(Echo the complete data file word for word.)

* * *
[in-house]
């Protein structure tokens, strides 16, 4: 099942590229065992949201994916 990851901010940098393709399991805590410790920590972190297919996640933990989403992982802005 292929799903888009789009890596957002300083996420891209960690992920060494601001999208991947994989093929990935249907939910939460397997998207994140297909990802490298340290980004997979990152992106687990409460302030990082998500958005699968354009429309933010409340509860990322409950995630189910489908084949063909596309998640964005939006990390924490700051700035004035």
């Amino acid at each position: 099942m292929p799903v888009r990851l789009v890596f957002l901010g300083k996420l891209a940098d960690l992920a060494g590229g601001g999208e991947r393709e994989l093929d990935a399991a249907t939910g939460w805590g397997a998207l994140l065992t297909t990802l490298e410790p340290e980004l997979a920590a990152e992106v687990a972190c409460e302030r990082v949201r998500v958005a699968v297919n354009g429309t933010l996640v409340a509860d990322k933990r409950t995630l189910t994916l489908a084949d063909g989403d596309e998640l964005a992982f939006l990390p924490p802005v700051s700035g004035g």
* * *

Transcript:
[in-house]
């Protein structure tokens, strides 16, 4: 099942590229065992949201994916 990851901010940098393709399991805590410790920590972190297919996640933990989403992982802005 292929799903888009789009890596957002300083996420891209960690992920060494601001999208991947994989093929990935249907939910939460397997998207994140297909990802490298340290980004997979990152992106687990409460302030990082998500958005699968354009429309933010409340509860990322409950995630189910489908084949063909596309998640964005939006990390924490700051700035004035």
């Amino acid at each position: 099942m292929p799903v888009r990851l789009v890596f957002l901010g300083k996420l891209a940098d960690l992920a060494g590229g601001g999208e991947r393709e994989l093929d990935a399991a249907t939910g939460w805590g397997a998207l994140l065992t297909t990802l490298e410790p340290e980004l997979a920590a990152e992106v687990a972190c409460e302030r990082v949201r998500v958005a699968v297919n354009g429309t933010l996640v409340a509860d990322k933990r409950t995630l189910t994916l489908a084949d063909g989403d596309e998640l964005a992982f939006l990390p924490p802005v700051s700035g004035g």